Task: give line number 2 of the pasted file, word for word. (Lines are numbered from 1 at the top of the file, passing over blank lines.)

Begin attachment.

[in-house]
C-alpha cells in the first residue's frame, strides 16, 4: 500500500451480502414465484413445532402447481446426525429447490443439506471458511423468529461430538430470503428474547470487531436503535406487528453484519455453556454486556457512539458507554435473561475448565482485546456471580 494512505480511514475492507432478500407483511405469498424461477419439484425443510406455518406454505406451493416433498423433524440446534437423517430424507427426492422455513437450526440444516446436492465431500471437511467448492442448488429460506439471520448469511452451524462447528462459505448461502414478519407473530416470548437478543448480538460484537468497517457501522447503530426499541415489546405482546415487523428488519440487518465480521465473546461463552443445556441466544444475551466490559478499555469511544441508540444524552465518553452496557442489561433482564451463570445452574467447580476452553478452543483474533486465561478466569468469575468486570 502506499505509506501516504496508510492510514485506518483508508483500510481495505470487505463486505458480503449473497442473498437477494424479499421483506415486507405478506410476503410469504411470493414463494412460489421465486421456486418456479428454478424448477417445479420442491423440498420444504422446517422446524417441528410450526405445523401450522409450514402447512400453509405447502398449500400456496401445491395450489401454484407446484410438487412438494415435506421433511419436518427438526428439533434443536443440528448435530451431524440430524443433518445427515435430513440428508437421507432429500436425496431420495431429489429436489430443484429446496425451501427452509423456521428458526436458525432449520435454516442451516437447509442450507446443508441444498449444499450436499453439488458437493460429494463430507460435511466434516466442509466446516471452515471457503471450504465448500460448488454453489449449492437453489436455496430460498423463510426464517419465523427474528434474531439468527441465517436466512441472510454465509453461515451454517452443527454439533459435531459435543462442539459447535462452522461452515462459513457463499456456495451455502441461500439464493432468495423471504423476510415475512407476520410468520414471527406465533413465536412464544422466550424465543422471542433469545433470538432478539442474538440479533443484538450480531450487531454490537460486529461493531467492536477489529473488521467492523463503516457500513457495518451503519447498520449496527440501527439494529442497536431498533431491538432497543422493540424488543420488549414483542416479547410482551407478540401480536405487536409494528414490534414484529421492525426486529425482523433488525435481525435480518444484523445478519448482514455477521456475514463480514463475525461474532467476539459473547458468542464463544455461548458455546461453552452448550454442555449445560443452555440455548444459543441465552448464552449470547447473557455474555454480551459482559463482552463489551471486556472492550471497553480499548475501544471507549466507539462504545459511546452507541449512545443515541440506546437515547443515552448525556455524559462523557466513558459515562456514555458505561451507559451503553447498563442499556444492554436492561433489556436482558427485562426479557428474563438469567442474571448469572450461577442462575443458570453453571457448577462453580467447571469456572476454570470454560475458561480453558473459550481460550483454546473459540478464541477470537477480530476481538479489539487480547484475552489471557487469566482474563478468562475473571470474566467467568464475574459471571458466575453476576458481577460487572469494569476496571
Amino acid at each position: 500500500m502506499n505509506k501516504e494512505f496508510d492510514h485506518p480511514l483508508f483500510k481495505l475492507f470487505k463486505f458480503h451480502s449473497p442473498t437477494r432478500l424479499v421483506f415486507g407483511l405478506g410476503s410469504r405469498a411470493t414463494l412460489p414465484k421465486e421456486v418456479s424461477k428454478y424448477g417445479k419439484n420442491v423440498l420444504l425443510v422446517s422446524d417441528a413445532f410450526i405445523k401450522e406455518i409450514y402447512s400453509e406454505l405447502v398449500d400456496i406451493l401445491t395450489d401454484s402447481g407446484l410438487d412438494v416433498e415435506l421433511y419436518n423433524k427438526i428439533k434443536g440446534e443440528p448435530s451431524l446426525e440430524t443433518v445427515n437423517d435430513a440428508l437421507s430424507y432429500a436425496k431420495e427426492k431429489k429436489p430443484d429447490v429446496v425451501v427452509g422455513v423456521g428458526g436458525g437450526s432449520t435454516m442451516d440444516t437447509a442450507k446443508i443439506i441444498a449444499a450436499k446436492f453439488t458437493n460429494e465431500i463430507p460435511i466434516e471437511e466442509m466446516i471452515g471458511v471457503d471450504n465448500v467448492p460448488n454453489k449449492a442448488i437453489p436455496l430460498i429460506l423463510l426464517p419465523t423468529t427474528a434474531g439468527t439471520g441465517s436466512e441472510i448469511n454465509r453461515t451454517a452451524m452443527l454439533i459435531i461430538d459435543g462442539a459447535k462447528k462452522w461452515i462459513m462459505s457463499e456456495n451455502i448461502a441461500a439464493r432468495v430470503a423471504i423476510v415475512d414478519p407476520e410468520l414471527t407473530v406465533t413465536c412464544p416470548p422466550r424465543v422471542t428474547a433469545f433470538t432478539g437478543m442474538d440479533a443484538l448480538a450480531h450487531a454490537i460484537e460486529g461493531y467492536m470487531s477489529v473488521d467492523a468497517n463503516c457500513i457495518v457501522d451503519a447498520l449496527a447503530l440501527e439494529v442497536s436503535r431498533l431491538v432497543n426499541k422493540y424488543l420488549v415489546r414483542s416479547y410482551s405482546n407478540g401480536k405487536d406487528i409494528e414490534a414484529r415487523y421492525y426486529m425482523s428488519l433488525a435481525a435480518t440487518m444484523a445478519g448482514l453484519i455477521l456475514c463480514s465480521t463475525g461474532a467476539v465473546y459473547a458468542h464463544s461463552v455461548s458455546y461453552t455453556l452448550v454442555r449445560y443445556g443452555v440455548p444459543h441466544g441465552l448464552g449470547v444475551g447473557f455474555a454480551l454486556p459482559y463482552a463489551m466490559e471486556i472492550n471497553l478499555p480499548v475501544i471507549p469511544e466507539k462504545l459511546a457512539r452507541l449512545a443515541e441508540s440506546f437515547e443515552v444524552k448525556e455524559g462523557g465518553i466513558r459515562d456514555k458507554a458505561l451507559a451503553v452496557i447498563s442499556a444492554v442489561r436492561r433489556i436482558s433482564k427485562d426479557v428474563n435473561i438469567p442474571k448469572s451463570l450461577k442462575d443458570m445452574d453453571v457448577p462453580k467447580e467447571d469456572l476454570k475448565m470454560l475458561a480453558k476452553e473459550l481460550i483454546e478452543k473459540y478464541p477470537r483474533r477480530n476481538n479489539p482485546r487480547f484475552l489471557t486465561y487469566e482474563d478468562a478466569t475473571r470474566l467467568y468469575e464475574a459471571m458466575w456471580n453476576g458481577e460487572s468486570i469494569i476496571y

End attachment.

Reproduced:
C-alpha cells in the first residue's frame, strides 16, 4: 500500500451480502414465484413445532402447481446426525429447490443439506471458511423468529461430538430470503428474547470487531436503535406487528453484519455453556454486556457512539458507554435473561475448565482485546456471580 494512505480511514475492507432478500407483511405469498424461477419439484425443510406455518406454505406451493416433498423433524440446534437423517430424507427426492422455513437450526440444516446436492465431500471437511467448492442448488429460506439471520448469511452451524462447528462459505448461502414478519407473530416470548437478543448480538460484537468497517457501522447503530426499541415489546405482546415487523428488519440487518465480521465473546461463552443445556441466544444475551466490559478499555469511544441508540444524552465518553452496557442489561433482564451463570445452574467447580476452553478452543483474533486465561478466569468469575468486570 502506499505509506501516504496508510492510514485506518483508508483500510481495505470487505463486505458480503449473497442473498437477494424479499421483506415486507405478506410476503410469504411470493414463494412460489421465486421456486418456479428454478424448477417445479420442491423440498420444504422446517422446524417441528410450526405445523401450522409450514402447512400453509405447502398449500400456496401445491395450489401454484407446484410438487412438494415435506421433511419436518427438526428439533434443536443440528448435530451431524440430524443433518445427515435430513440428508437421507432429500436425496431420495431429489429436489430443484429446496425451501427452509423456521428458526436458525432449520435454516442451516437447509442450507446443508441444498449444499450436499453439488458437493460429494463430507460435511466434516466442509466446516471452515471457503471450504465448500460448488454453489449449492437453489436455496430460498423463510426464517419465523427474528434474531439468527441465517436466512441472510454465509453461515451454517452443527454439533459435531459435543462442539459447535462452522461452515462459513457463499456456495451455502441461500439464493432468495423471504423476510415475512407476520410468520414471527406465533413465536412464544422466550424465543422471542433469545433470538432478539442474538440479533443484538450480531450487531454490537460486529461493531467492536477489529473488521467492523463503516457500513457495518451503519447498520449496527440501527439494529442497536431498533431491538432497543422493540424488543420488549414483542416479547410482551407478540401480536405487536409494528414490534414484529421492525426486529425482523433488525435481525435480518444484523445478519448482514455477521456475514463480514463475525461474532467476539459473547458468542464463544455461548458455546461453552452448550454442555449445560443452555440455548444459543441465552448464552449470547447473557455474555454480551459482559463482552463489551471486556472492550471497553480499548475501544471507549466507539462504545459511546452507541449512545443515541440506546437515547443515552448525556455524559462523557466513558459515562456514555458505561451507559451503553447498563442499556444492554436492561433489556436482558427485562426479557428474563438469567442474571448469572450461577442462575443458570453453571457448577462453580467447571469456572476454570470454560475458561480453558473459550481460550483454546473459540478464541477470537477480530476481538479489539487480547484475552489471557487469566482474563478468562475473571470474566467467568464475574459471571458466575453476576458481577460487572469494569476496571